@burt128 Pwn is sentient farm machinery who does max effort trap bar pulls with a hamstring injury :joy:

I stopped taking naproxen after it tore a hole in my guts. It was like the only pain killer that worked for me too. These days, I never touch anti-inflams.

It may be. I’m very good at enduring the suck. I ran a half marathon 2 weeks back having only run 6.55 miles in training for it and basically just knuckled down and didn’t let my feet stop until we were done.

I suppose this is a good demonstration too for that matter

When I blew out my ACL, I never felt pain, even AFTER it was done. But also, after my surgery, I stopped pain meds after 3 days thinking I was “pain free”, and then 2 weeks later realized that NOW I was pain free. I’ve honestly forgotten what it’s like to NOT be in some sort of pain.

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Me too. I love, and have an incredible response to adrenaline but I’ll tear stuff and get hurt really pretty badly and not realize it until it’s too late.

I’ve dialed it way back recently, partly with the help of a beta blocker, and it was just about time.

Now I stop to asses when I feel pain.

If I enjoy it…it’s active rest :rofl:

ultimate frisbee, walk on the beach, volleyball, etc…

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Or assess. Either way.

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:joy:

Auto fill strikes against!

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I pulled a Deadlift that I don’t remember. I apparently set it down, smiled, and fell flat in the floor. Out like a light. I also managed microtears of my ulnar nerve and tendon. Couldn’t move my hand. So I made it into a fist with my other hand, put the wrist wrap on super tight to hold it, and tried to compete in Hercules Hold. I was, of course, at a contest. No off switch, didn’t feel a thing.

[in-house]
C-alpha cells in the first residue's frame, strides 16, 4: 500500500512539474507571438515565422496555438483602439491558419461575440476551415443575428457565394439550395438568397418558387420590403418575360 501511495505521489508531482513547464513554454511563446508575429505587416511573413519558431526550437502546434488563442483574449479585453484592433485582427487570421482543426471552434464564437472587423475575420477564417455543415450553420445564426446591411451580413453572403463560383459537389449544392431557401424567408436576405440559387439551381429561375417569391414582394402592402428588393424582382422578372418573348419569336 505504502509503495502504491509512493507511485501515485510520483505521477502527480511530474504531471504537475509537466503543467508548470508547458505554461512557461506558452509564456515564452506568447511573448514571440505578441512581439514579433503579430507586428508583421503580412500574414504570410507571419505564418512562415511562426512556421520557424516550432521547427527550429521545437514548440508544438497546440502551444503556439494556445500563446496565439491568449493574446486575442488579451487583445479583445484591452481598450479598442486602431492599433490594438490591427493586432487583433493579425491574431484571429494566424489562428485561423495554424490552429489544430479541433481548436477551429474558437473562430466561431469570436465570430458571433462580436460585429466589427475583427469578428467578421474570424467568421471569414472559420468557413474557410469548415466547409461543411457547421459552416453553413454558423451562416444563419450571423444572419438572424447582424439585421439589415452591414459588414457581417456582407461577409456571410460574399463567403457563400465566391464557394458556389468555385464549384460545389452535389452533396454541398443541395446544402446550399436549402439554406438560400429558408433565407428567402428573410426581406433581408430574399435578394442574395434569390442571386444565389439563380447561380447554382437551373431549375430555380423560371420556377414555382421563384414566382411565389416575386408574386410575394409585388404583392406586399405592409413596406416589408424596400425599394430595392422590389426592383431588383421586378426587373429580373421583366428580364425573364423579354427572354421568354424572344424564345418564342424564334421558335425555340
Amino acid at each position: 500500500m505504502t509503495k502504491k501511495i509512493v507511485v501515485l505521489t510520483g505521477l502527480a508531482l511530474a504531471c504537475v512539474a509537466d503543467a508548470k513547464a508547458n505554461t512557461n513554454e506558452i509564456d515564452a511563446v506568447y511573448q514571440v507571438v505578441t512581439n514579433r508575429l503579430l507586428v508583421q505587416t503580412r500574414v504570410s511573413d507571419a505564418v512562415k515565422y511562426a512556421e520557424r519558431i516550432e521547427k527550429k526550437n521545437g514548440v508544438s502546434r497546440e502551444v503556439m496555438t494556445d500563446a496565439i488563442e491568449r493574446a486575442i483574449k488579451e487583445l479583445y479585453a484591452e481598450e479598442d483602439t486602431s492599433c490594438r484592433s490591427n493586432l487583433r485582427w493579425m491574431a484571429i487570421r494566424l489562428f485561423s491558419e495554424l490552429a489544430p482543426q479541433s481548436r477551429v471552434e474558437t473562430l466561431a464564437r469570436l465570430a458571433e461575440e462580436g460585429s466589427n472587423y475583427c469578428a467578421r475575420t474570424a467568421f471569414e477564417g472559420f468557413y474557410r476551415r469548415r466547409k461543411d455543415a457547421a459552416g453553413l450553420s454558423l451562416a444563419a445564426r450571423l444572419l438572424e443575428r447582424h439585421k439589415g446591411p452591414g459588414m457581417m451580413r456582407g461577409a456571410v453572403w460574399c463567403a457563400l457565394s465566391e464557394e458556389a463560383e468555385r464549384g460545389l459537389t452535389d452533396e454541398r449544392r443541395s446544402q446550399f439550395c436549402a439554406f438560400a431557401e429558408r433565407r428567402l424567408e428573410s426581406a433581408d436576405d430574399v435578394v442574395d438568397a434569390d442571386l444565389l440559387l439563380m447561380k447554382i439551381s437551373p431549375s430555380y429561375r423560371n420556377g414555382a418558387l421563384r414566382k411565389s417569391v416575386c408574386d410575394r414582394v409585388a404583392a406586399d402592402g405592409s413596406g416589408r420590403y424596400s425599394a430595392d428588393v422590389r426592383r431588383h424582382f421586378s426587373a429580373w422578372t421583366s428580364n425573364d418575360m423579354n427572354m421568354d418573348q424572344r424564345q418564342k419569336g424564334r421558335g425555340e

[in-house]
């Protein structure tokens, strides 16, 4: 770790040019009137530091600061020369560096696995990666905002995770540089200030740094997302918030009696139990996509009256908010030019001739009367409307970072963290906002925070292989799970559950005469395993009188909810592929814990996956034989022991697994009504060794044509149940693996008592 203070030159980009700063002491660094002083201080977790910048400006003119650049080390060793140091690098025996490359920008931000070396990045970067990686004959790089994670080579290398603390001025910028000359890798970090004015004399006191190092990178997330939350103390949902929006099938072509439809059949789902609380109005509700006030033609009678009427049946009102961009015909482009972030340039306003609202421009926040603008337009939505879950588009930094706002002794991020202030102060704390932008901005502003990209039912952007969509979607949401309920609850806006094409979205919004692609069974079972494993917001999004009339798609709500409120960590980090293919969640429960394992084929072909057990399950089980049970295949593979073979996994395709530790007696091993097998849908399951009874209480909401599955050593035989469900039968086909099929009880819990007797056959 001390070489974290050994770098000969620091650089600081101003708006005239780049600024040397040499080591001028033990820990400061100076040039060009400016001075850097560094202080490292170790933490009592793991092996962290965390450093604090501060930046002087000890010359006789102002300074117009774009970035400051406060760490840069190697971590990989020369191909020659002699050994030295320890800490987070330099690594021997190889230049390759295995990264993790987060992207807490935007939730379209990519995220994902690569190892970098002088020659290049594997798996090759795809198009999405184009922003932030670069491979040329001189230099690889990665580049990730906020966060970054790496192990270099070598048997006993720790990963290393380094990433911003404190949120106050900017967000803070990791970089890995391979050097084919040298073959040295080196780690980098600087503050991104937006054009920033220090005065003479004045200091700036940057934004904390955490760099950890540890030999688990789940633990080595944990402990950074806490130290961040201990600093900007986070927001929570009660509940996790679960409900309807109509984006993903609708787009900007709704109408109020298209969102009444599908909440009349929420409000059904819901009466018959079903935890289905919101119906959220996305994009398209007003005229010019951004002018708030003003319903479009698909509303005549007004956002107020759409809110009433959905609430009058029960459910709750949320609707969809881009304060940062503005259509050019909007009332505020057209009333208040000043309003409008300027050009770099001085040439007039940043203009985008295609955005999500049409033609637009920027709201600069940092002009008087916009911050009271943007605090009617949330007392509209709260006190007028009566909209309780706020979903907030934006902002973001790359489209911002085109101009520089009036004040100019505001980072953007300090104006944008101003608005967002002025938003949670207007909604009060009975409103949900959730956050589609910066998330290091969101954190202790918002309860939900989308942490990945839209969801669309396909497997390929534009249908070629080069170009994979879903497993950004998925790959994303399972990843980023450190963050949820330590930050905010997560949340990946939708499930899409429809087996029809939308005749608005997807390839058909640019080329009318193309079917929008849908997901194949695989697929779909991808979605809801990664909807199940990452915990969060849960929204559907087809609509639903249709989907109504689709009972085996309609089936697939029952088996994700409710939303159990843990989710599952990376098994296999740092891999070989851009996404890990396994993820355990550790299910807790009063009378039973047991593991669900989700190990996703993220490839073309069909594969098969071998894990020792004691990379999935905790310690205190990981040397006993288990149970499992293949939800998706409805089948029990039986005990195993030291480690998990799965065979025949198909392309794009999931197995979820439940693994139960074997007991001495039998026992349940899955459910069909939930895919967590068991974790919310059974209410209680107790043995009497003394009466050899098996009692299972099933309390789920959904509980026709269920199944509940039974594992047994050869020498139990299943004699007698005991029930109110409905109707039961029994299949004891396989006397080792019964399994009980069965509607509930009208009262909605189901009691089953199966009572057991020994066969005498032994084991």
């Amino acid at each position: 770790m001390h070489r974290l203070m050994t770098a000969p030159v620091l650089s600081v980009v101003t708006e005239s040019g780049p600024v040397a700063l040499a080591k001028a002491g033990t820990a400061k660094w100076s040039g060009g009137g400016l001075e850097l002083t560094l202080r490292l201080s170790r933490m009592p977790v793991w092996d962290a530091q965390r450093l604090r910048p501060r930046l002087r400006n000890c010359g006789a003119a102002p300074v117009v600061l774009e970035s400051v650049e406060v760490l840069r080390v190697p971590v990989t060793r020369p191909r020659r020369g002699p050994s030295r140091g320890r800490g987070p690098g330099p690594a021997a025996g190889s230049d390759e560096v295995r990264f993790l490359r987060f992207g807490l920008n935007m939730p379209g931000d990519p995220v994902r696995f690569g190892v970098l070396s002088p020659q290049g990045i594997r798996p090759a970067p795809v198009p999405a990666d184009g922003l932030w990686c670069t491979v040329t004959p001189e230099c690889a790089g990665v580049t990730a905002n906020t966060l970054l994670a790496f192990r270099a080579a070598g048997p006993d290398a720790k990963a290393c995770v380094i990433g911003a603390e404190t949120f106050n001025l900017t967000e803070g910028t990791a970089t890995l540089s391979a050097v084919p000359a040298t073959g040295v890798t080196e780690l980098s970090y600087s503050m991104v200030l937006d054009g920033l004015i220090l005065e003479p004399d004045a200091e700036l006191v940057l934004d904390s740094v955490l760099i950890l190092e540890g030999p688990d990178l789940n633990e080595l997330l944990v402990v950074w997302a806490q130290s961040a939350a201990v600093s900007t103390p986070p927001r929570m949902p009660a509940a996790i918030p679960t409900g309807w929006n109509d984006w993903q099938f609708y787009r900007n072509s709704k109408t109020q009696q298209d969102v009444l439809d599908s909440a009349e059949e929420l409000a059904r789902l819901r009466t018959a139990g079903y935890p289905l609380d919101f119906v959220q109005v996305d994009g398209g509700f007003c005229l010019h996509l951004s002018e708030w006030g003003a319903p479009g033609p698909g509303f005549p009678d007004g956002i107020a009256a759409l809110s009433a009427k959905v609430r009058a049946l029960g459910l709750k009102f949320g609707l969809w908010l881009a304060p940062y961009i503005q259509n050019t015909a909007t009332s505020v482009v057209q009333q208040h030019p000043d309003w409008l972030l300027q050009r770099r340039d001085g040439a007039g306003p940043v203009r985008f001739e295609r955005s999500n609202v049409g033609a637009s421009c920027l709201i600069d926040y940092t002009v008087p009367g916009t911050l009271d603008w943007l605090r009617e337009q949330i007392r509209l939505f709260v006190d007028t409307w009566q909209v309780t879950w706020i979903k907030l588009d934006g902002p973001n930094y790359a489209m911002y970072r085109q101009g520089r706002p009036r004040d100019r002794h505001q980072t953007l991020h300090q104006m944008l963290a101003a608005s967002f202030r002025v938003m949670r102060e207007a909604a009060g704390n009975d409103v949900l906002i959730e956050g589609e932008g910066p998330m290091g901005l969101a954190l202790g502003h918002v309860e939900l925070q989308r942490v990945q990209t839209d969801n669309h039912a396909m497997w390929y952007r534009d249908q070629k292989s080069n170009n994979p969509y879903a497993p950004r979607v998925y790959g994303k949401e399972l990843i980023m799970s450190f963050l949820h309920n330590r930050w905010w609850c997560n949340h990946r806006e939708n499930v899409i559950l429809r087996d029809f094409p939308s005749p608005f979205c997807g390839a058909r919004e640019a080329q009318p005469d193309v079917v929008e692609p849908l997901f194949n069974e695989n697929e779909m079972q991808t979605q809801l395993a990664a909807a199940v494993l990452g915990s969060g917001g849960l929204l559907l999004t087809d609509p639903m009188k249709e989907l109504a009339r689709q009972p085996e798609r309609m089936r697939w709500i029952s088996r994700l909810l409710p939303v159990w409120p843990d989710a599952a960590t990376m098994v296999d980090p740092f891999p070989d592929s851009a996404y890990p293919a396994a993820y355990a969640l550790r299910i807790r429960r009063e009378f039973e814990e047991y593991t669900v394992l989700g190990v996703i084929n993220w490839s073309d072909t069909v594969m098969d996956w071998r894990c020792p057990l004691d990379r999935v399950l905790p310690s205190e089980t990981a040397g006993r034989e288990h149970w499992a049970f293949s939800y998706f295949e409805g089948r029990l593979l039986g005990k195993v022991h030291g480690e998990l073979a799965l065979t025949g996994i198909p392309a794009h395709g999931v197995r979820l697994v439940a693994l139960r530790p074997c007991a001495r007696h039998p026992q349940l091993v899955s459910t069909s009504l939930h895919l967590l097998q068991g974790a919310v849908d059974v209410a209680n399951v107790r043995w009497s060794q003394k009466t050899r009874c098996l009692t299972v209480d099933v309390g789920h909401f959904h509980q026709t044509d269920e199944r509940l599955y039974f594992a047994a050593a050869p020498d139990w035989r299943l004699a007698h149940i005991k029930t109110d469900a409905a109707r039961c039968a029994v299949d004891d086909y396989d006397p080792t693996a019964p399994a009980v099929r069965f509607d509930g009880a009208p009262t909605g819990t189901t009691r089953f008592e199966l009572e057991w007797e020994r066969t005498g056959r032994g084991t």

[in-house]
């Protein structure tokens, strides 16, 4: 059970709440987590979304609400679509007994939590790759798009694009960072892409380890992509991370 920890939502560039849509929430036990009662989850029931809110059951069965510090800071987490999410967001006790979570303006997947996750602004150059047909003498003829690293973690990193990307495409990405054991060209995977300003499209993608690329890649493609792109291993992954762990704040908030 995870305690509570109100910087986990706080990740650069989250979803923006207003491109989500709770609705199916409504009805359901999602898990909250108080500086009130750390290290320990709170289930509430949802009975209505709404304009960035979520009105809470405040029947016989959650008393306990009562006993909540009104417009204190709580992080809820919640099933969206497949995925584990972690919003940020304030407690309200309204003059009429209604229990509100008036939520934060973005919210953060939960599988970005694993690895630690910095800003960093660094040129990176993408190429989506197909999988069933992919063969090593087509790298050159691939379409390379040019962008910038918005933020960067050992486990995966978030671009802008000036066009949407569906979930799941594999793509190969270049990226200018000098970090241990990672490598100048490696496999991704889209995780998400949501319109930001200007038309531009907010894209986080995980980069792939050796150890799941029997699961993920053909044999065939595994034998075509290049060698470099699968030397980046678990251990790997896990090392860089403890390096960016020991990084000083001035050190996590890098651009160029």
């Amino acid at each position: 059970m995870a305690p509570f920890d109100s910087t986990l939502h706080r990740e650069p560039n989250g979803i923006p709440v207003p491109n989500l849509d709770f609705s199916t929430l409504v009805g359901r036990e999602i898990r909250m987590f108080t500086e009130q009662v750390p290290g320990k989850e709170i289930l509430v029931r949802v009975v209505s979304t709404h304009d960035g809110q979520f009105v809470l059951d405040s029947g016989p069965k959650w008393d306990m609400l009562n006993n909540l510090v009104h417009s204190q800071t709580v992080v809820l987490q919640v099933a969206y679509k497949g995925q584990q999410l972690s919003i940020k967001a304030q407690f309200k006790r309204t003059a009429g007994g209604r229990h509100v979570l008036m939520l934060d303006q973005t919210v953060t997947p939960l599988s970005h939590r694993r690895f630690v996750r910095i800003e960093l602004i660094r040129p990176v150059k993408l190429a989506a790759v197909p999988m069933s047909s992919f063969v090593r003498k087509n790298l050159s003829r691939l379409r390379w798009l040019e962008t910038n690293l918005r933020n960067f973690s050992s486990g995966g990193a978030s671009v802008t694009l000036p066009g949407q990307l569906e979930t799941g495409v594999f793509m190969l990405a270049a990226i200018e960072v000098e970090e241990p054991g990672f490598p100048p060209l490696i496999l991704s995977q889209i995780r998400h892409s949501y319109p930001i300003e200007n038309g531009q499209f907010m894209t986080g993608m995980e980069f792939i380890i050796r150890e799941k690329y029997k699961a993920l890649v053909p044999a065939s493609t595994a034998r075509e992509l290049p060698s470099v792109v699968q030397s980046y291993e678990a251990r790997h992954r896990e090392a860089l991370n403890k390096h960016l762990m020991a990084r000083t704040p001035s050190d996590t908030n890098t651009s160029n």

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Sorry, but to anyone following your log we all know these are falsehoods. But maybe you should make a different thread on the active rest/conditioning topic if you want to discuss it.

On the topic, I need to make myself a line. The current approach does not seem to be doing me many favours. And that approach is working through the pain. Which is fine for the things that do end up getting better but for the nags that have been perpetual, who knows what the damage has been. Should have a strategy, wherein whatever it is is given a fair chance at not being a deal-breaker but if despite best efforts to fix the cause if pain persists abandon the trigger(s).

If I’m sure it’s DOMS, I generally just go ahead and lift again. It usually goes away with activity.

Other injuries I can think of as an example to answer:
Ankle sprain - not playing sports until that’s healed to 80-90%, in view of the long run. I did play two school matches before with a heavily bandaged ankle though, because it was competition.

Some SI problems and shoulder impingement - kept playing. Felt it every time I jumped and swung my arm, respectively. Had them checked when the pain reached at least an 8-9/10

Had some knee problems in the squat before, luckily it went away with some small modifications to the angle of my feet

This is spot on for me too. Pushing through intense discomfort (lactic acid) is one thing but pushing through actual pain is another completely.

I push through it. I do the same with work too which stresses out my wife. Obviously an injury is a different situation but when it comes to pain or discomfort i think people can handle more than they realize…they just never push hard or long enough to see.